Collaboration and inclusivity inform my teaching. These ideas permeate throughout my courses, in the form of the syllabi, course policies, texts read and assignments. These key principles both are informed by my research work and in turn inform my research activities.
My focus on collaboration stems from my interest in connectivism. Connectivism is a theory first put forth by Siemens (2005) and furthered by Downes (2005) that emphasizes knowledge distribution through connections within a network, especially with the use of technologies. It recognizes knowledge as “emergent, something that results from interactivity rather than being the contents of it” (Downes, 2017). Therefore, I often emphasize collaboration in my courses, whether face-to-face ones or online, to promote this interactivity.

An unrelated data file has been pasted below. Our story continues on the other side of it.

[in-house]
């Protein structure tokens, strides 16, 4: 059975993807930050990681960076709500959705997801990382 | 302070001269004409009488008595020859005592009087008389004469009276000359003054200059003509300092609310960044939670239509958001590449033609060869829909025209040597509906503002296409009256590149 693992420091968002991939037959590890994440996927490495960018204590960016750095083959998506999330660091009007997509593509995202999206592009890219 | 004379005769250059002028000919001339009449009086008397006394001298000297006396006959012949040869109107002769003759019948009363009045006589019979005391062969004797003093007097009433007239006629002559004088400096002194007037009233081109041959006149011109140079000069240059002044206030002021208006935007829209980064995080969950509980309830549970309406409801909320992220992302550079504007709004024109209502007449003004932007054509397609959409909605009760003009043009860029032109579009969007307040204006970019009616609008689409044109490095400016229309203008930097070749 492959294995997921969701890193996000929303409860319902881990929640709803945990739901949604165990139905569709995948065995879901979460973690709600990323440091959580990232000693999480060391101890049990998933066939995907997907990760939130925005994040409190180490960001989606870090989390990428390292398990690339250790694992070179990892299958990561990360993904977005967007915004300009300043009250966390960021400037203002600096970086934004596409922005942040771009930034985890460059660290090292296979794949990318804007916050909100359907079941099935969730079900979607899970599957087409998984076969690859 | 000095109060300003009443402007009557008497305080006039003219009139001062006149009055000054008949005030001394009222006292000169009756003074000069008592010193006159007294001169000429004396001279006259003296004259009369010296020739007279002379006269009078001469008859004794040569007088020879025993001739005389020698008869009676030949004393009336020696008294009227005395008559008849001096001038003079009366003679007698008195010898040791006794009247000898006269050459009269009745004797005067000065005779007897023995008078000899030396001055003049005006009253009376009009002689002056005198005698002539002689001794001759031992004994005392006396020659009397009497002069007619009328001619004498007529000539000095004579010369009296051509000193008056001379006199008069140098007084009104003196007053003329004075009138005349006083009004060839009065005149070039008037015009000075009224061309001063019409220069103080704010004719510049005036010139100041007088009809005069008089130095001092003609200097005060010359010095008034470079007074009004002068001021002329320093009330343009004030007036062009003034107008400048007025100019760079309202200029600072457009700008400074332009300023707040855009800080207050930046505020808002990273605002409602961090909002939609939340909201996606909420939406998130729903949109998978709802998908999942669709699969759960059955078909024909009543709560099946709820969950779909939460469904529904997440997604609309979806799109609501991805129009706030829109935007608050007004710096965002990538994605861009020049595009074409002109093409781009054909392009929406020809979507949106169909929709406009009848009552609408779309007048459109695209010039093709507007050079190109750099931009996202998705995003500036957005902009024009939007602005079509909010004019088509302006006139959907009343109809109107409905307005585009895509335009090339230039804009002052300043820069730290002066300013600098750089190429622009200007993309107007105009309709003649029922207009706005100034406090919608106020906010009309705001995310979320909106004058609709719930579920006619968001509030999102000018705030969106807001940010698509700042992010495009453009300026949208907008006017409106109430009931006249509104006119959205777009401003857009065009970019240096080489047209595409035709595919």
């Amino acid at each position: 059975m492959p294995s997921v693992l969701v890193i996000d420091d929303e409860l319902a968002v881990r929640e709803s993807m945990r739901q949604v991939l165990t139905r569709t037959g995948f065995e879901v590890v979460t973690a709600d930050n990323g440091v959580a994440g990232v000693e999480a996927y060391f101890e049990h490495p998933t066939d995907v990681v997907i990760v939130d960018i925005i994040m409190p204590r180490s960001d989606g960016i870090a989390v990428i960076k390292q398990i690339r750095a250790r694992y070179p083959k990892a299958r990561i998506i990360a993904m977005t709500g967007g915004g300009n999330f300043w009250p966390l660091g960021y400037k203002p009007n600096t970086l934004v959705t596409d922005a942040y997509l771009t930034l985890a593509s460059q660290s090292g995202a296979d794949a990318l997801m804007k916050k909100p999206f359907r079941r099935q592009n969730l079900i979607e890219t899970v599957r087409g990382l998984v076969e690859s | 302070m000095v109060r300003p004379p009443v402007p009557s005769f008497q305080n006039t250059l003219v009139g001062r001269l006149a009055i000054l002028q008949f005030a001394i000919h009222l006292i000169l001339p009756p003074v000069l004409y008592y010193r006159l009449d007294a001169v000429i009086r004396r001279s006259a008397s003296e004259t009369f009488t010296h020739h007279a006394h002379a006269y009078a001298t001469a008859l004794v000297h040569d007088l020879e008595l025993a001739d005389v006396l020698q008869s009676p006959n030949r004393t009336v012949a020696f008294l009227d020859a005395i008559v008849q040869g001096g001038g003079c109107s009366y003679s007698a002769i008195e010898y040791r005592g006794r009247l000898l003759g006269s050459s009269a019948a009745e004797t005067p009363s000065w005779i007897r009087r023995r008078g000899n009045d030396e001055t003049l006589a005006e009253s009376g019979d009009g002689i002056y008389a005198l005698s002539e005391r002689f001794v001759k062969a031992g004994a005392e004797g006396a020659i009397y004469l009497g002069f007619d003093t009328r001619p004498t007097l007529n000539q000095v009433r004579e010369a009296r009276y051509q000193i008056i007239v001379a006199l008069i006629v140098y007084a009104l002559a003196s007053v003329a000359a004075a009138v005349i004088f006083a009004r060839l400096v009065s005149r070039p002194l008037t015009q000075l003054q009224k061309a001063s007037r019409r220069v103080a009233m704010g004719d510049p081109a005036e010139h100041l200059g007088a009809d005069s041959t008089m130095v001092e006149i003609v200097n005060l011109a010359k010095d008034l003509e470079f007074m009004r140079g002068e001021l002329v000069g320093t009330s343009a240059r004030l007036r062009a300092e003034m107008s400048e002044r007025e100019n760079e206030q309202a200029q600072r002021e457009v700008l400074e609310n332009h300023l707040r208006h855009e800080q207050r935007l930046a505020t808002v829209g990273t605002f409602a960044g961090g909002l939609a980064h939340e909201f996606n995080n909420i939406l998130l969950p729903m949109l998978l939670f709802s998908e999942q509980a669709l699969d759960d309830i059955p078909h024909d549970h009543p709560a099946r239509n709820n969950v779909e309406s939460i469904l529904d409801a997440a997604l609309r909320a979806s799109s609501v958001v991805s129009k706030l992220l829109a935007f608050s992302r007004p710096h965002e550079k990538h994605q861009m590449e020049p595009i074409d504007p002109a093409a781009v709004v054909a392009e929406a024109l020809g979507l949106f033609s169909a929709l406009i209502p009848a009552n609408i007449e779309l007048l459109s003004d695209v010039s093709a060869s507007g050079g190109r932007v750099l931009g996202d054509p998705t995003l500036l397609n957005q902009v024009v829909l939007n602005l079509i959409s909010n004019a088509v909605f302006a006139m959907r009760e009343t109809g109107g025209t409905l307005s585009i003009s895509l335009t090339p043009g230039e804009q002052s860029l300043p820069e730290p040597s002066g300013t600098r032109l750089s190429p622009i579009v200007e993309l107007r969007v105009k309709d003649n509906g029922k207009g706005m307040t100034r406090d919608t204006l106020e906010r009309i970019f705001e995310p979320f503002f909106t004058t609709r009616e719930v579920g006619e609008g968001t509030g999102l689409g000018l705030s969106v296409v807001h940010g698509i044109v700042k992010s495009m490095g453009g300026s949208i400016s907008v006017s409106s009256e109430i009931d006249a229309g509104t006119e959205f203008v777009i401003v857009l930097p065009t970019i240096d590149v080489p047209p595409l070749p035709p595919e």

My focus on inclusivity stems from my interest in social justice. For each of my courses, I endeavor to create a welcoming learning space for all. I emphasize diverse voices in course readings and assignments. In so doing, I strive to help students develop the necessary rhetorical and communication skills to become writers who can successfully engage with diverse audiences in today’s globalized spaces.
Downes, Stephen. (2005). An introduction to connective knowledge. Retrieved from http://www.downes.ca/cgi-bin/page.cgi?post=33034.
Downes, S. (2019). Recent work in connectivism. European Journal of Open, Distance and e-Learning, 22(2), 113-132.
Siemens, G. (2005). Connectivism: A learning theory for the digital age. International Journal of Instructional Technology and Distance Learning, 2(1), n.p.